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Physcia aipolia (Ehrh. ex Humb.) Fürnr.


Foliose, lobes without marginal cilia, lobe surfaces with distinct white flecks (pseudocyphellae), soralia absent, both cortex and medulla reacting yellow with potassium hydroxide; apothecia with brown to black, thinly pruinose discs. Widespread and locally common on twigs and bark. P. stellaris is very similar but more or less lacks pseudocyphellae on the lobe surfaces, and while the cortex reacts yellow with potassium hydroxide, its medulla is non-reactive.

Refs: Smith et al. (2009), 700; Purvis et al. (1992), 468; Dobson (2005), 338 (photo); Dobson (2011), 339 (photo); Jahns (1983), 250-251 (photo, printed with incorrect colour in my copy); Whelan (2011), 130 (photo); Nordic Lichen Flora (2002) 2: 34, 97 (photo, var. aipolia); van Haluwyn et al. (2009), 42-3 (photo); van Herk & Aptroot (2004, 2013), 296-7 (photo); Wirth (1995), 2: 726, 728 (photo); Wirth et al. (2004), 117 (photo); Frahm et al. (2010), 132 (photo), 133; Moberg & Holmåson (1984), 200 (photo); Holien & Tønsberg (2008), 78 (photo); Stenroos et al. (2011) 352-3 (photo); Valcárcel et al. (2003), 306-7 (photo);Brodo et al. (2001), 549-50 (photo); Hinds & Hinds (2007), 391 (photo); Walewski (2007), 122 (photo, as P. stellaris); Lichen Atlas of the British Isles 3: 1113 (1998).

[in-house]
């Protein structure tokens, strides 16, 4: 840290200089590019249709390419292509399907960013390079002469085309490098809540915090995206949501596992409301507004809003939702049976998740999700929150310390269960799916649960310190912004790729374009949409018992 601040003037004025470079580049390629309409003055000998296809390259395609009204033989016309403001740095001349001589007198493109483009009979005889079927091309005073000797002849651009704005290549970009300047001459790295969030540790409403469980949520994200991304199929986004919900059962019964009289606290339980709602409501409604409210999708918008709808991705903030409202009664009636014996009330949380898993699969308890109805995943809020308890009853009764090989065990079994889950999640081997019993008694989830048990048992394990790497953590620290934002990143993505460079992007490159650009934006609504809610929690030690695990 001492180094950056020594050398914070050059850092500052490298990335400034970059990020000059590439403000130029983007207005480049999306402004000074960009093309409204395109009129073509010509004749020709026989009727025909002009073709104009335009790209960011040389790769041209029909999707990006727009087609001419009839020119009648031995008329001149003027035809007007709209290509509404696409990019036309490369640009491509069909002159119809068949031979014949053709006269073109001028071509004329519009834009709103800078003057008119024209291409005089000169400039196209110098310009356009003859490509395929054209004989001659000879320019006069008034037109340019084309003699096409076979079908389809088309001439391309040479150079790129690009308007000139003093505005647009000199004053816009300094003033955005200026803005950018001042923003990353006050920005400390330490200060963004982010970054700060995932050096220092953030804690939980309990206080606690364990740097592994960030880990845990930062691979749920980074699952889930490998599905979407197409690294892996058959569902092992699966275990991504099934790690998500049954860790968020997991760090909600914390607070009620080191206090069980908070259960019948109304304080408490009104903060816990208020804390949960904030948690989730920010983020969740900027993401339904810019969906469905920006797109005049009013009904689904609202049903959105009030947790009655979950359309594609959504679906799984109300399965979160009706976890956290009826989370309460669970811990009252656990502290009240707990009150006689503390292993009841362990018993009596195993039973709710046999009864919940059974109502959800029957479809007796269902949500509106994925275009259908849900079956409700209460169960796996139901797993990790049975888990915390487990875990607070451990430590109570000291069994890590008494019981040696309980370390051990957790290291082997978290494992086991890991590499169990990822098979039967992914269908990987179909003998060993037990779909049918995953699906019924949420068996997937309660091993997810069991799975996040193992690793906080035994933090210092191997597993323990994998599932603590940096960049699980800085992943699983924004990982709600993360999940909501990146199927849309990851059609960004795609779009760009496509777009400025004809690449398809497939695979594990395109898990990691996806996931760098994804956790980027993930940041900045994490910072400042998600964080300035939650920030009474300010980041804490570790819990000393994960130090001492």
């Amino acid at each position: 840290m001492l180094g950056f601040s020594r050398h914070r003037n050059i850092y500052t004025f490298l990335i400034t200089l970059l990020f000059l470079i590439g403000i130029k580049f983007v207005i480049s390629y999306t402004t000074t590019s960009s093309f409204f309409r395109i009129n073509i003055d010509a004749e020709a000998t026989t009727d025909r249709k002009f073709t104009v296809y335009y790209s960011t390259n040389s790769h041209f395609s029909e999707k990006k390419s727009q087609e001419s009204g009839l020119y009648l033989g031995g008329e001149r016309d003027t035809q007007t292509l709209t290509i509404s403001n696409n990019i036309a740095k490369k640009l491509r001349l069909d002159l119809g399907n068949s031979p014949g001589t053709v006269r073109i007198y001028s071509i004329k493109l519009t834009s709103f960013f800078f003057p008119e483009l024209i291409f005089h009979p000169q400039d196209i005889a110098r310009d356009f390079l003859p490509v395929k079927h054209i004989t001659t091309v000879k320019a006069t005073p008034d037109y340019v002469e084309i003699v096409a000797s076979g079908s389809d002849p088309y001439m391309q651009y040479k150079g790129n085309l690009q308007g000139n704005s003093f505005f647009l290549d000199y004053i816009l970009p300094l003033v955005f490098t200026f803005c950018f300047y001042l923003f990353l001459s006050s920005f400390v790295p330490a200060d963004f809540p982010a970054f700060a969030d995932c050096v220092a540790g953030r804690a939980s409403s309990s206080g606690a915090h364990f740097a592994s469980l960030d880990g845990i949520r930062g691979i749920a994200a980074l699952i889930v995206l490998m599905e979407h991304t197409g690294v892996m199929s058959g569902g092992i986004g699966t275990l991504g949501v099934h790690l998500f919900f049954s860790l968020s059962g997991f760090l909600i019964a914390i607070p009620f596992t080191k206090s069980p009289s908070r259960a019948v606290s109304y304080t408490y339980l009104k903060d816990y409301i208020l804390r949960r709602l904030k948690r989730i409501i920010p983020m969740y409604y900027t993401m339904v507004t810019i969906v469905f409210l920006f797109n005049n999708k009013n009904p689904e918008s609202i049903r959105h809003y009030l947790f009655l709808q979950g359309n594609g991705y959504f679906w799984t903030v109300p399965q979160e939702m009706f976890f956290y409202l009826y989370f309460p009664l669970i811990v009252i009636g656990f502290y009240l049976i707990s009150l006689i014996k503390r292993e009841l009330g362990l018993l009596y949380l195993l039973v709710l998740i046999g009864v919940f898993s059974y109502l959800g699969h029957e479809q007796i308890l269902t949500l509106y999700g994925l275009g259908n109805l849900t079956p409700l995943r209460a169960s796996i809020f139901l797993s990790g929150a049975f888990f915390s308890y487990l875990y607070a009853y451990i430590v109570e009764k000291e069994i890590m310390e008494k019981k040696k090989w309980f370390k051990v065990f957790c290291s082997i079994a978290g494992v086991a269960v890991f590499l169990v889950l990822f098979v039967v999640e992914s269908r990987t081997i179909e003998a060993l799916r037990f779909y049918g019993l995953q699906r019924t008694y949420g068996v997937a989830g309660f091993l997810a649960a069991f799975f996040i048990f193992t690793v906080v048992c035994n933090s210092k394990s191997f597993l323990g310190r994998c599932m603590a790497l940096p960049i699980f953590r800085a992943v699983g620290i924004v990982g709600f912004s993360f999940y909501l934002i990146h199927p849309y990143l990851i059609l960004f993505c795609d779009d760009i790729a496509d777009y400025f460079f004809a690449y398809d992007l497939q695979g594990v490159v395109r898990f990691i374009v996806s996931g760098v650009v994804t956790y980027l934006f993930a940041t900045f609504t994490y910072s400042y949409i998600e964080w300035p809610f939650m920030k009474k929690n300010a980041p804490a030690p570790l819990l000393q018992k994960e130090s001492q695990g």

Lichenicolous fungi on this host include Marchandiomyces corallinus and Syzygospora physciacearum.

 
Physcia aipolia
Taymouth, Perthshire, April 2002. Note that lobes of Parmelia sulcata can be seen growing through the Physcia aipolia colony.
 
Physcia aipolia
Kindrogan, Perthshire, March 2008
 
Physcia aipolia, close-up of apothecia
Saltash, Cornwall, August 2008


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© A.J. Silverside
Uploaded June 2008, last updated December 2013 (first hosted at www-biol.paisley.ac.uk, January 2003)